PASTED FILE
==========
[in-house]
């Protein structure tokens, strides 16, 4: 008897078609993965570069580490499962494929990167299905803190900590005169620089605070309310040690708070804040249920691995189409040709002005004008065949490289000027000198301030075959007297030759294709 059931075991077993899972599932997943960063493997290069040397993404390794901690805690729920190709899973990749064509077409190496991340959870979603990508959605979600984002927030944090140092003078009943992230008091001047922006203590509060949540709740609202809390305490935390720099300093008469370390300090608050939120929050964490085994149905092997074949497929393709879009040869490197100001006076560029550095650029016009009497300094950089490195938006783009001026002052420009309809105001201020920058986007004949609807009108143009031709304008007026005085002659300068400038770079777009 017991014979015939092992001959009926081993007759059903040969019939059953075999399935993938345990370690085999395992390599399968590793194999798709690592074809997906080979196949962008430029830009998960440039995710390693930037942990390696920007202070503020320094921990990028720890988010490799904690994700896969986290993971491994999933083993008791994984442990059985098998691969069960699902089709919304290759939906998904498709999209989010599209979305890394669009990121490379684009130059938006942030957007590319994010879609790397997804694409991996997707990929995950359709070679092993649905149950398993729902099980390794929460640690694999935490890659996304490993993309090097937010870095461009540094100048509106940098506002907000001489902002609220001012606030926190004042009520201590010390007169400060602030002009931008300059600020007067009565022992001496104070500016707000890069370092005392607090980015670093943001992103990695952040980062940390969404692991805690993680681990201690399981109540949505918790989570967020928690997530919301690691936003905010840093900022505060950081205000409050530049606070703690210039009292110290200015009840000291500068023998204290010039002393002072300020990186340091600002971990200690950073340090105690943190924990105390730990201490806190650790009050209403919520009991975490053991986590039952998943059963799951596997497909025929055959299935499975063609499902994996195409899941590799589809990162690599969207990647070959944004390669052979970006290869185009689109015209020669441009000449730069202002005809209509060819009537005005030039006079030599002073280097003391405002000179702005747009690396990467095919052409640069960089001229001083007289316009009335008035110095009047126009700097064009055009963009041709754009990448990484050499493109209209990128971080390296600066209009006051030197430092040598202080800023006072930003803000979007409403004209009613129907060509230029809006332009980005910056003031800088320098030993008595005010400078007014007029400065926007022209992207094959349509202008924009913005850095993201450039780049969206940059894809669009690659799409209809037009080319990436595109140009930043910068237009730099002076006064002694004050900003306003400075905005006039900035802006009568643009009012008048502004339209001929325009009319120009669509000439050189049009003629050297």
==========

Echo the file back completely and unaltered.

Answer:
[in-house]
């Protein structure tokens, strides 16, 4: 008897078609993965570069580490499962494929990167299905803190900590005169620089605070309310040690708070804040249920691995189409040709002005004008065949490289000027000198301030075959007297030759294709 059931075991077993899972599932997943960063493997290069040397993404390794901690805690729920190709899973990749064509077409190496991340959870979603990508959605979600984002927030944090140092003078009943992230008091001047922006203590509060949540709740609202809390305490935390720099300093008469370390300090608050939120929050964490085994149905092997074949497929393709879009040869490197100001006076560029550095650029016009009497300094950089490195938006783009001026002052420009309809105001201020920058986007004949609807009108143009031709304008007026005085002659300068400038770079777009 017991014979015939092992001959009926081993007759059903040969019939059953075999399935993938345990370690085999395992390599399968590793194999798709690592074809997906080979196949962008430029830009998960440039995710390693930037942990390696920007202070503020320094921990990028720890988010490799904690994700896969986290993971491994999933083993008791994984442990059985098998691969069960699902089709919304290759939906998904498709999209989010599209979305890394669009990121490379684009130059938006942030957007590319994010879609790397997804694409991996997707990929995950359709070679092993649905149950398993729902099980390794929460640690694999935490890659996304490993993309090097937010870095461009540094100048509106940098506002907000001489902002609220001012606030926190004042009520201590010390007169400060602030002009931008300059600020007067009565022992001496104070500016707000890069370092005392607090980015670093943001992103990695952040980062940390969404692991805690993680681990201690399981109540949505918790989570967020928690997530919301690691936003905010840093900022505060950081205000409050530049606070703690210039009292110290200015009840000291500068023998204290010039002393002072300020990186340091600002971990200690950073340090105690943190924990105390730990201490806190650790009050209403919520009991975490053991986590039952998943059963799951596997497909025929055959299935499975063609499902994996195409899941590799589809990162690599969207990647070959944004390669052979970006290869185009689109015209020669441009000449730069202002005809209509060819009537005005030039006079030599002073280097003391405002000179702005747009690396990467095919052409640069960089001229001083007289316009009335008035110095009047126009700097064009055009963009041709754009990448990484050499493109209209990128971080390296600066209009006051030197430092040598202080800023006072930003803000979007409403004209009613129907060509230029809006332009980005910056003031800088320098030993008595005010400078007014007029400065926007022209992207094959349509202008924009913005850095993201450039780049969206940059894809669009690659799409209809037009080319990436595109140009930043910068237009730099002076006064002694004050900003306003400075905005006039900035802006009568643009009012008048502004339209001929325009009319120009669509000439050189049009003629050297």